She was simply a Girl Scout; a teen-age girl who loved her sister scouts and the activities they did together. But she preserved her memories in a series of scrapbooks that provide some of the most extensive documentation of Girl Scout troop life during the Great Depression.

About 10 years ago, a relative of Ginger’s contacted Nation’s Capital. They had five of her scrapbooks; would we like them?  You bet we did!

These five albums are chock full of newspaper clippings, photos, holiday cards, invitations to friends’ weddings, and souvenirs of all kinds.

She was an active troop member, taking part in events held around Washington (click images to enlarge):

 

Earning her Golden Eaglet award:

Visiting the Little House, attending a national convention, and buying a brick for a new national headquarters building:

Ginger was one of the first campers at Camp May Flather when it opened in 1930, attended regular camp reunions, and became a counselor herself.

 

Like any teen-ager, she also saved holiday cards, celebrity photos and more:

Born in 1913, Virginia Hammerley was the only child of Charles and Mabel Hammerley. She grew up at 1819 Ingleside Terrace, NW, Washington, DC.

After graduating from McKinley Technical High School, she took a job with the Girl Scouts of the District of Columbia, but she apparently was let go in 1941.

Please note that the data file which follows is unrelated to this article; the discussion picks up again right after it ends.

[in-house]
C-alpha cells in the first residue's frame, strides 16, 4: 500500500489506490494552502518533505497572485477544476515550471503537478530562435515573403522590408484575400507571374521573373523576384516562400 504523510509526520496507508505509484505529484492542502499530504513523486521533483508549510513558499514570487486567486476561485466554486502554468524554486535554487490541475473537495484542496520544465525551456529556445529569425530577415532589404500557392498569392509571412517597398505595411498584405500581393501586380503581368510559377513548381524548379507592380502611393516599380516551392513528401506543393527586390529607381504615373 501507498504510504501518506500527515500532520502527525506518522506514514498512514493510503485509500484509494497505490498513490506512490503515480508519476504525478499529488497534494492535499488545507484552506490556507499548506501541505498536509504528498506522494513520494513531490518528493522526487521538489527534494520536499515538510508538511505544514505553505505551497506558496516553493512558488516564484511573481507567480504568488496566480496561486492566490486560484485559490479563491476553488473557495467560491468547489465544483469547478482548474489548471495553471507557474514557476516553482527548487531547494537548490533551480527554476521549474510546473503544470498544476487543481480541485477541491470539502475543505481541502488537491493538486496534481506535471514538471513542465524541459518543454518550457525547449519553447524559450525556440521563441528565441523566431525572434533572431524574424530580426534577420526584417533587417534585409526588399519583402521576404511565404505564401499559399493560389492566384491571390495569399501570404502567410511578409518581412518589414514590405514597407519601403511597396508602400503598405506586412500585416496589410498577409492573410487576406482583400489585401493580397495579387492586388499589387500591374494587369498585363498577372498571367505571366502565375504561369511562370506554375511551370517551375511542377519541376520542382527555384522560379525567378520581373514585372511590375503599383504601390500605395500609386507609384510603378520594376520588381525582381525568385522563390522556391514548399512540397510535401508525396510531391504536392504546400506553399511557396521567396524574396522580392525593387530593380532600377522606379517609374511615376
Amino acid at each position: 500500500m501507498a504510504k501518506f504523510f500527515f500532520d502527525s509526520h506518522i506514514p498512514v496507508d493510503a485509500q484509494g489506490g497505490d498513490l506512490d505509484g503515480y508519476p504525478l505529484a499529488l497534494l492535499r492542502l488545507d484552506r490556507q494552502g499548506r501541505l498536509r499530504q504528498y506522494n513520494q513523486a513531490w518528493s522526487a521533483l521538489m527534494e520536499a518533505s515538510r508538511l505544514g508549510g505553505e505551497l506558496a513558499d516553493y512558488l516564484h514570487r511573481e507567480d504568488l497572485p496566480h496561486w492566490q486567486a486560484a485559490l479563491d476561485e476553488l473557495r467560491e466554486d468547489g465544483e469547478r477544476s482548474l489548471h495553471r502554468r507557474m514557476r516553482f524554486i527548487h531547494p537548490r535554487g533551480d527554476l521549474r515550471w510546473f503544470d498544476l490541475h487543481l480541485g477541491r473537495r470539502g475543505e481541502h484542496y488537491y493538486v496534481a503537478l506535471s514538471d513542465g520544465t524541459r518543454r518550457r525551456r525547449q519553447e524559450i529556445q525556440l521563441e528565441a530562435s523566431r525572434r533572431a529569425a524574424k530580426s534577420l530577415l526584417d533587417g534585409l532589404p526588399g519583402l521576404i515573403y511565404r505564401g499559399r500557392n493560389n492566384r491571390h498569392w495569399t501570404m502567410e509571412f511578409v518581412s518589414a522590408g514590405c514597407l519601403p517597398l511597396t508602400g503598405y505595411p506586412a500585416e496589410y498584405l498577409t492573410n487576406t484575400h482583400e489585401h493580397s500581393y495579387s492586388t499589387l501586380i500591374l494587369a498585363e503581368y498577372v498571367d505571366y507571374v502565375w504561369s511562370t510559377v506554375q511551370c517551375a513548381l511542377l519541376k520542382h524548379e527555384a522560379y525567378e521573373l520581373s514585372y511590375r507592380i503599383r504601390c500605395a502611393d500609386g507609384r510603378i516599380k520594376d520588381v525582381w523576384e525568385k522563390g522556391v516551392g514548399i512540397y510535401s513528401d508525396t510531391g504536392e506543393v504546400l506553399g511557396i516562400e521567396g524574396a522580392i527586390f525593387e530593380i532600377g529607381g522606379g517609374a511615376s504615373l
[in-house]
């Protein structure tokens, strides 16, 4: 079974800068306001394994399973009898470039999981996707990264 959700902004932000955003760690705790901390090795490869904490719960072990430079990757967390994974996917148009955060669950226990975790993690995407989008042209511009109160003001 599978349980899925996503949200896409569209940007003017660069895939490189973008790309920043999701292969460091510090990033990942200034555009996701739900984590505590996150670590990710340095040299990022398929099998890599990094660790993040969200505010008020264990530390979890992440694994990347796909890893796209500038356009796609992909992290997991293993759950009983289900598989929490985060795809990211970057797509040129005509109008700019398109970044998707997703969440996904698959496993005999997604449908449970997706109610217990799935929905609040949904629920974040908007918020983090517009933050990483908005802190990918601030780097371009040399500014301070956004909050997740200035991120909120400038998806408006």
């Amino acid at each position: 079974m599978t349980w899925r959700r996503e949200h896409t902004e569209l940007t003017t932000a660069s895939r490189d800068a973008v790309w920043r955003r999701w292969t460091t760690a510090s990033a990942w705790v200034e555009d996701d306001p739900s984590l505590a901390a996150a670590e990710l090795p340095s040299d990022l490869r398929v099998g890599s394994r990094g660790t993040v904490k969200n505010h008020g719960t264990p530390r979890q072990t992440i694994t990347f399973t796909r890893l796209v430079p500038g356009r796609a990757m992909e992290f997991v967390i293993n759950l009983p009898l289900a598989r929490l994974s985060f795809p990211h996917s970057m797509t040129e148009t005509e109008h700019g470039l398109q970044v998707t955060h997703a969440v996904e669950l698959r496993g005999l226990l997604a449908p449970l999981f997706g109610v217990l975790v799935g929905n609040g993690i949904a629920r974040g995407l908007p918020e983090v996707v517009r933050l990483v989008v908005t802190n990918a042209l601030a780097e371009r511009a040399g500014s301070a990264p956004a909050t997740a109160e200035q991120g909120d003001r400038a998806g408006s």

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Hammerley ObitI did a little research to find out what became of Ginger and was so sad to discover that she did not live happily ever after.

After the Girl Scouts, she took a clerical post with the Department of Agriculture.

Her father passed away in 1935 and Ginger and her mother moved. first to Iowa Avenue NW, then into an apartment together at 721 Fern Place NW. Mabel died in 1953.

Two years later, on the night of October 17, 1955, Ginger locked her front door, engaged the night chain, picked up a pistol, and took her own life.

I can only imagine what circumstances led to that fateful night in 1955. After spending so much time reading and handling hundreds of items that she carefully clipped, pasted, and preserved, it feels like losing a dear friend.

Ginger likely had no idea that her memories and mementos would still be around decades later, treasured records used by Girl Scouts and historians. Just this summer a graduate student spent days viewing scanned copies of the scrapbooks for a research project.

Virginia Hammerley may be gone, but she is hardly forgotten.

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©2016 Ann Robertson

 

Camp May Flather Desegregates in 1955

The District of Columbia Council’s flagship resident camp, Camp May Flather, quietly desegregated in the summer of 1955.

The Council’s Camping Committee had made the following recommendation to the Council Board of Directors, which voted for the change in January 1955:

The Committee on Camping recommends that there be no restrictions in any camp based on race. This means that in troop camping we will continue the present practice of camping as troops, but when council-wide encampments are held, there is no segregation.

Day camps will continue to be operated by District Committees and attendance will be limited by District jurisdiction.